Episode-41- Thoughts on Flu Pandemic and Survival Planning for Disease Outbreaks

I recently received a request to do a show on the potential risk of an influenza outbreak (global flu pandemic) and was able to quickly put a show together on it. What is interesting is that the governments official advice is remarkably similar to the fundamental preparations that survivalists discuss every day.

I encourage you to take this threat seriously because a pandemic is one of those risks that is not an “if” but simply a “when” and by what particular means. Tune into todays show to hear my thoughts on,

  • The shocking death statistics from three pandemics in the last 100 years from flu outbreaks
  • The high death rate of infected parties by the H5N1 Avian Flu
  • Why world governments are truly alarmed by the potential out break of the bird flu
  • Why we can’t create a vaccine for a flu strain until it is really to late
  • Why we have not yet had a case of avian flu in the U.S.
  • The real economic impact of a true flu or other pandemic
  • The real need for a quarantine in such an outbreak even a government enforced one
  • Why food storage is so important for this potential threat
  • Why even the power grid and water system may be at risk
  • The people most at risk to the economic threat that will come from the flu threat
  • Why your job is at risk and how you have no protection from termination during a quarntine
  • The importance of having the choice to self quarantine before one is ordered
  • The fantasy land some people live in that denies the horrific reality of a true pandemic
  • Why the aftermath will be something the government can’t “bail us out of”

Links and Resources for this Podcast

5 Responses to Episode-41- Thoughts on Flu Pandemic and Survival Planning for Disease Outbreaks

  1. Fantastic Show……………Thanks

  2. Hi, there is plenty of good material around on this subject, but the basic advice is remarkably similar to dealing with fallout. Stay at home, so prep supplies!

    As you said this is nothing new. The Roman empire was knocked back to its knees three or four times by pandemics. It was only when there was too few people left to continue transmission that it died out! Don’t travel, stay at home!!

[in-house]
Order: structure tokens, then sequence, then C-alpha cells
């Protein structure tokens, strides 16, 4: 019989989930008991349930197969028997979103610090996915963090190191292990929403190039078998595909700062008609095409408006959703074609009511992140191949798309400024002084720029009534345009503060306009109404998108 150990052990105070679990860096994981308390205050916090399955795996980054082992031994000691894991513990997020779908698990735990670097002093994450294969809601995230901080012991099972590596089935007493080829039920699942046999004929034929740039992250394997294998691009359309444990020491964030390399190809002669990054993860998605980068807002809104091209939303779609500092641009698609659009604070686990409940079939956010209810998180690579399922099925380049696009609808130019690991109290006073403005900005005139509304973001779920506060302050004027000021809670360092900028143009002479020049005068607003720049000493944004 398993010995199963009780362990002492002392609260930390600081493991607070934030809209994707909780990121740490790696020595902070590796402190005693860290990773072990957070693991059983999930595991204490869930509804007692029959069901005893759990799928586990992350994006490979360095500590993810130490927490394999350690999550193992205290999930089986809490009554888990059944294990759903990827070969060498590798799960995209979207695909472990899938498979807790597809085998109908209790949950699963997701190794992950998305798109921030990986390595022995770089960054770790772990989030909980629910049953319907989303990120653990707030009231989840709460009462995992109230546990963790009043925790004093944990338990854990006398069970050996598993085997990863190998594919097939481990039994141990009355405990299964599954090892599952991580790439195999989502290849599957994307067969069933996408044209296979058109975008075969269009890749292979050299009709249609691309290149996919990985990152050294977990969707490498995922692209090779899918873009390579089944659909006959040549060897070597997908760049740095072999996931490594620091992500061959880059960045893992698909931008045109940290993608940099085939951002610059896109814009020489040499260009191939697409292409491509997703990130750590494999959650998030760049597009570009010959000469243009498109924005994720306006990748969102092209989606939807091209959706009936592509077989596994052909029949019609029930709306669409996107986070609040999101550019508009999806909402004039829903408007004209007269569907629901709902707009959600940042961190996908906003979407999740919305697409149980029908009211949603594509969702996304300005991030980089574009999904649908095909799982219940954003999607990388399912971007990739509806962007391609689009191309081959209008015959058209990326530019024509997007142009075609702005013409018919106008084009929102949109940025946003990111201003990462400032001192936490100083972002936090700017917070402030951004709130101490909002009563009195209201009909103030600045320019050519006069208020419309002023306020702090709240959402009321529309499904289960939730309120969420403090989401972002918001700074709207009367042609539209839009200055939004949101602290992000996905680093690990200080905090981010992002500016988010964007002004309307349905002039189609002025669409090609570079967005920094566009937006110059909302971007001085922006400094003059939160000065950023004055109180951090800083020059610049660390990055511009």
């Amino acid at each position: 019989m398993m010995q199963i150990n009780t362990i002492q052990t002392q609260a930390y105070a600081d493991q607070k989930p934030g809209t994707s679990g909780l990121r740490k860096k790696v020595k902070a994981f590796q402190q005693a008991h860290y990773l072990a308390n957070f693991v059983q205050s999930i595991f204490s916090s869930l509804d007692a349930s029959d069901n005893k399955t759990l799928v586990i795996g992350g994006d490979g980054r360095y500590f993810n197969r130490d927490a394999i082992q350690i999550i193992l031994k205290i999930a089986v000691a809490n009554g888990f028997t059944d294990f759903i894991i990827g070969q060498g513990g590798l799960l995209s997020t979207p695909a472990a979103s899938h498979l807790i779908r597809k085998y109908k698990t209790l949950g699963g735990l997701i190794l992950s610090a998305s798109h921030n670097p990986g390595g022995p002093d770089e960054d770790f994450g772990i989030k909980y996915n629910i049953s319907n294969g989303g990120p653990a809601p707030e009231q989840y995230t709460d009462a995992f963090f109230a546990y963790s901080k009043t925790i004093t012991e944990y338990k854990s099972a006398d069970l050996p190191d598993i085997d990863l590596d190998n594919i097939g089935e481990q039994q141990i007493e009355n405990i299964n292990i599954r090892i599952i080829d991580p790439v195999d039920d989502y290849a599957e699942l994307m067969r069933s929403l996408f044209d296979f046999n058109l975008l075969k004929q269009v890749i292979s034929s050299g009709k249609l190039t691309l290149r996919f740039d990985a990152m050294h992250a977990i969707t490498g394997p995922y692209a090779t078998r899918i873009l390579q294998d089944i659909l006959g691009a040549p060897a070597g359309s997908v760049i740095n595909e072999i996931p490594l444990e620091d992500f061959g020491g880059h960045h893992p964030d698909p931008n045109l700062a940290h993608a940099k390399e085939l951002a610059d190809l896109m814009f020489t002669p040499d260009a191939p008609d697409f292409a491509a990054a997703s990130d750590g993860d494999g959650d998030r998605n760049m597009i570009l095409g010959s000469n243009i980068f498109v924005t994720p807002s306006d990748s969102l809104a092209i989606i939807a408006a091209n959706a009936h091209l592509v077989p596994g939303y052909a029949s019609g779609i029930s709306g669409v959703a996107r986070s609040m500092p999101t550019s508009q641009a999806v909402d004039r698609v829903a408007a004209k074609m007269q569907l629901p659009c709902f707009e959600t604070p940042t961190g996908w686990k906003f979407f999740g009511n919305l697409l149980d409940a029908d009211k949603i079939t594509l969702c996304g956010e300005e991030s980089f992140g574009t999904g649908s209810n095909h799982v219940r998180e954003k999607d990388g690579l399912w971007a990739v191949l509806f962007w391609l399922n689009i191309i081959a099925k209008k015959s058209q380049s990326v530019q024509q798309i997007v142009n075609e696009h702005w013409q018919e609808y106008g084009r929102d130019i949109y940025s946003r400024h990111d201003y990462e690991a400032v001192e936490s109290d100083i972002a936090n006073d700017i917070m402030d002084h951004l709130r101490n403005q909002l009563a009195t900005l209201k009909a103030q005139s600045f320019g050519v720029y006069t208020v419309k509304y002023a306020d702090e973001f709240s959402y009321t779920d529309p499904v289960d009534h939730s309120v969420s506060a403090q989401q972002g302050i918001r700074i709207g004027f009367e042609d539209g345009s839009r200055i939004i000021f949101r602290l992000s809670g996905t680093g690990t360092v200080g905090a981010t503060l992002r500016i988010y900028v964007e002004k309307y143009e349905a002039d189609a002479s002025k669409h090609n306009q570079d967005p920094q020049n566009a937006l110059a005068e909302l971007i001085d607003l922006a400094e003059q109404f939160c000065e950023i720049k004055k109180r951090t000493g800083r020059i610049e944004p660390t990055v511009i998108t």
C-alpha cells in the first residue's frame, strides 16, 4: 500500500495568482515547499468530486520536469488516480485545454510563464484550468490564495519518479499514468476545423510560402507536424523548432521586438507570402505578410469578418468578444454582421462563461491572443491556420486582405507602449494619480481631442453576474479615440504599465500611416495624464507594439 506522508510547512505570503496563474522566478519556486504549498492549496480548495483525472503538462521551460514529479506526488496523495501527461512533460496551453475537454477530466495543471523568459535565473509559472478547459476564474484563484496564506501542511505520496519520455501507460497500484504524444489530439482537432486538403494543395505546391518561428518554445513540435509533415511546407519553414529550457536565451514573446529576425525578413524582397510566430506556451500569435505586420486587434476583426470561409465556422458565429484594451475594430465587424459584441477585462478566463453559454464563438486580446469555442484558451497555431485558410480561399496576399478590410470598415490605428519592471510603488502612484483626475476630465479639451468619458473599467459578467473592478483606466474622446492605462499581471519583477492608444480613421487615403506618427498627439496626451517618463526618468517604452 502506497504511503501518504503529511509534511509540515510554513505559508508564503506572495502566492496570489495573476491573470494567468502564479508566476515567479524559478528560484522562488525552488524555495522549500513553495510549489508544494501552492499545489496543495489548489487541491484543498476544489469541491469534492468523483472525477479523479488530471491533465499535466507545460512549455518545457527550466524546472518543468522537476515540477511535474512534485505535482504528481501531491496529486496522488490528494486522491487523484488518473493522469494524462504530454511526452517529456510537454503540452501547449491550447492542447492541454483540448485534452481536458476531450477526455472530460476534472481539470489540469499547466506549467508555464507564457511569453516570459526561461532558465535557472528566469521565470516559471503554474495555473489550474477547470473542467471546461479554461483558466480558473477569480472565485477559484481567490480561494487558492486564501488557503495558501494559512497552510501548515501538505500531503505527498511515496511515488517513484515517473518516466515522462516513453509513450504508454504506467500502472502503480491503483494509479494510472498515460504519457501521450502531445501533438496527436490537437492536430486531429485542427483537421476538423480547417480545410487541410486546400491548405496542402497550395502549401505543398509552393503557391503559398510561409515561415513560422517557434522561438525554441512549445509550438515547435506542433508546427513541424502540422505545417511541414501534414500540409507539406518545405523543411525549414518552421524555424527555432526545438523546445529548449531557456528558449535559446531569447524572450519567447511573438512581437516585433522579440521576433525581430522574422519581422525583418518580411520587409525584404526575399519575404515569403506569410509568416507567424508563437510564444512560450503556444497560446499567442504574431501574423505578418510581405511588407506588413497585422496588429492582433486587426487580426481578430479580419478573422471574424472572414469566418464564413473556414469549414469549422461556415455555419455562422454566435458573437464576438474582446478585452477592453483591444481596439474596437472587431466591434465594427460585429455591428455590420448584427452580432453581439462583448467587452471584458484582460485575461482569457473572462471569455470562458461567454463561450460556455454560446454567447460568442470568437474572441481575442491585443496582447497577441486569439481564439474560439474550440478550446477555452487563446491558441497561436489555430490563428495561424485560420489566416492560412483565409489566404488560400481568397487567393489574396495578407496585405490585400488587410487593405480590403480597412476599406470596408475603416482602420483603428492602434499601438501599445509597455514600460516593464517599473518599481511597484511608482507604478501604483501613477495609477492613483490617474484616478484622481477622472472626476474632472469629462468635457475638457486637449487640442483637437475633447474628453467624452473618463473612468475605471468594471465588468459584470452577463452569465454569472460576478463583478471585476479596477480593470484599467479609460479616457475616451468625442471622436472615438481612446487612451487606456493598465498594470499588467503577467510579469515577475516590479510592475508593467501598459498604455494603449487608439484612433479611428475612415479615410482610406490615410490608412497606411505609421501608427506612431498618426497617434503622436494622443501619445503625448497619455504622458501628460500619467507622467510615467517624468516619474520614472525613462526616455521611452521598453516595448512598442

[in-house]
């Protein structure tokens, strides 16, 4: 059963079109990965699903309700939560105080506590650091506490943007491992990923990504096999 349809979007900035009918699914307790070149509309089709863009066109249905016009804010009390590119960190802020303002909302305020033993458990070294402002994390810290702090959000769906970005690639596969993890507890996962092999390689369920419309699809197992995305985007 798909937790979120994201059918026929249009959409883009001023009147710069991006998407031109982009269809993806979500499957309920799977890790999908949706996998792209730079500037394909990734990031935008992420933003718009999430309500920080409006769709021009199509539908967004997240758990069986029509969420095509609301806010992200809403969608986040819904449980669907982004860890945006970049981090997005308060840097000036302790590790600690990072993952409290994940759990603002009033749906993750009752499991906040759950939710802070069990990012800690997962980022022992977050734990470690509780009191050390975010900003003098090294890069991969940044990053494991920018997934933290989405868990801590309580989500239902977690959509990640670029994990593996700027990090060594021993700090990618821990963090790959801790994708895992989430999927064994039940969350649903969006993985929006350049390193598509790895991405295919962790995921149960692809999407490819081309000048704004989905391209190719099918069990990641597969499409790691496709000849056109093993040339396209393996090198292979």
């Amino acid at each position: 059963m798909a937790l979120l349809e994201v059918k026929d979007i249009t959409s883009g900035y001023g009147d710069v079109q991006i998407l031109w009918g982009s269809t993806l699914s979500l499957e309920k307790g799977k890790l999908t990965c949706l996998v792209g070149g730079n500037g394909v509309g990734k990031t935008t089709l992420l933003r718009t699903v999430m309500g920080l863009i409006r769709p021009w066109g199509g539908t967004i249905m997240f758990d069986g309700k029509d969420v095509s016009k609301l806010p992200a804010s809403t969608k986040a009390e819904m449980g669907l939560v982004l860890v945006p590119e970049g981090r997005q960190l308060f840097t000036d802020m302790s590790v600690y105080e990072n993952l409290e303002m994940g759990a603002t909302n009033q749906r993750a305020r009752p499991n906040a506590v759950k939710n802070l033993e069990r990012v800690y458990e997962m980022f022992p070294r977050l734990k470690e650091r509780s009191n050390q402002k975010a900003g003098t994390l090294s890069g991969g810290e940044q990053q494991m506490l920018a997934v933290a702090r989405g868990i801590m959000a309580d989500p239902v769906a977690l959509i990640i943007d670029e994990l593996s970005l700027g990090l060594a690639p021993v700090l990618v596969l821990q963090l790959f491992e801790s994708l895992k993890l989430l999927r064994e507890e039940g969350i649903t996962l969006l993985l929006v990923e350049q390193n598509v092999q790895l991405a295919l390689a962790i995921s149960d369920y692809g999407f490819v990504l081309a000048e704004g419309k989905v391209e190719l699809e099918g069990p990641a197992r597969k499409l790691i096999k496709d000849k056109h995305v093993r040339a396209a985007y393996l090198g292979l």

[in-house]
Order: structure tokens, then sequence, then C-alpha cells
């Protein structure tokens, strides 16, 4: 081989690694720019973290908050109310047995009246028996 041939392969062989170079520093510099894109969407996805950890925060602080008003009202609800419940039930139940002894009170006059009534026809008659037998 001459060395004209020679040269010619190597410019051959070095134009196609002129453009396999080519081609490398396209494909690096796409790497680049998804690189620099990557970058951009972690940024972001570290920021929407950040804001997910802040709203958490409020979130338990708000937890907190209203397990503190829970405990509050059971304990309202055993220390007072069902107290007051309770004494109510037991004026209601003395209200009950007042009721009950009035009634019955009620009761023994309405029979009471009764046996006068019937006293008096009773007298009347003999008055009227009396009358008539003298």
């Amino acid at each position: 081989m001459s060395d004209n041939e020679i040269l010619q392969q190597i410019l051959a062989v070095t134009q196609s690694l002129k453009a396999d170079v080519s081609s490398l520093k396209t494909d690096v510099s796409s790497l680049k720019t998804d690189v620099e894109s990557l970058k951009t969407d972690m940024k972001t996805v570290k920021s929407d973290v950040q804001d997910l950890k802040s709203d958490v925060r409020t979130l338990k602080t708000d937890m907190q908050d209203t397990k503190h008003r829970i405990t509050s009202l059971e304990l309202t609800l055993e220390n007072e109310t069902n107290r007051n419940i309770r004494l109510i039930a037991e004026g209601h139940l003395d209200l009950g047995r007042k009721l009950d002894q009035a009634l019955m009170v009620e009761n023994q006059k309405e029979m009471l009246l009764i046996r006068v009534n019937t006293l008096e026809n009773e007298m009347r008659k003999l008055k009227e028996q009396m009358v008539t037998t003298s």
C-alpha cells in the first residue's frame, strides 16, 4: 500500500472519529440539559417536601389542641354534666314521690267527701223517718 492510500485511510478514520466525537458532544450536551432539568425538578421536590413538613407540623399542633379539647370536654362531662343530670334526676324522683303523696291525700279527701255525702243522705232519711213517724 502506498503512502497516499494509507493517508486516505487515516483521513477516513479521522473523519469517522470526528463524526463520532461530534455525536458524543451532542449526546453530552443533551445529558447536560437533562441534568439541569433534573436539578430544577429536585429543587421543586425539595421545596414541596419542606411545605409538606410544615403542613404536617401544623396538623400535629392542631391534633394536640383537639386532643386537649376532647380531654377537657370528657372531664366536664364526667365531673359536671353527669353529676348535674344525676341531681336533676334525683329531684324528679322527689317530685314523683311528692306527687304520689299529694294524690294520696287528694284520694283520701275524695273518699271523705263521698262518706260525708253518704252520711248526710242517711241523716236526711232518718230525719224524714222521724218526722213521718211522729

3. Modern Survival


    A guy from Zombiehunters by the name of Randy sent me some videos from the Charlie Rose Show about this yesterday. I listened to both, sad to say how accurate my take on this is! You are dead on the only thing one can really do is avoid exposure and stay put during a dangerous time.

    Here are those two videos,




    This is one of the biggest threats we have because if it happens, not much can be done to fix it. All you can do is set yourself up to “survive” and wait it out.

  4. Definitely a low flying issue for most people to plan surviving from; that said, H5N1 is extremely dangerous and though publicly only noted as avian to human transmissions have occurred (one in Indonesia at the end of 2007 is potentially considered to have been human to human; but no other cases showed up and not enough evidence was available to determine if it was human to human transmission), it’s worth being prepared. Add to Avian Flu as a major issue, SARS and the common nature of people flying all over the planet (potentially being sick) and there’s a potential for significant impact on sizable populations. The Spanish Influenza is estimated to have killed (globally) between 20million to 100 million people. We might be better prepared somewhat nowadays; but with the increased global population and such, if a severe pandemic were to start, tens if not hundreds of millions of people could become ill and die. It’s scary; but a reality and a potential.

  5. Late last year the US Treasury Dept. ran an exercise simulating the impact of a H5N1 pandemic on the US financial industry.


    The format they used had an introduction, and then scheduled updates where they designated a percentage of employees designated as ‘absentee’ due to the flu (either sick, dead, or simply stayed home to protect their families) Read them in order — it’s interesting/scary reading.

    The supply of anti-virals (Zovirax, Valtrex, etc) ran out (simulated) by the second update. It’s probably not a good idea to stockpile these due to the cost (Valtrex is $15 a pill!), their short shelf-life, and that they’re only available via prescription. And there’s no guarantee, as you said, that they would be effective against the prevalant strain. Isolation would be the best preventative.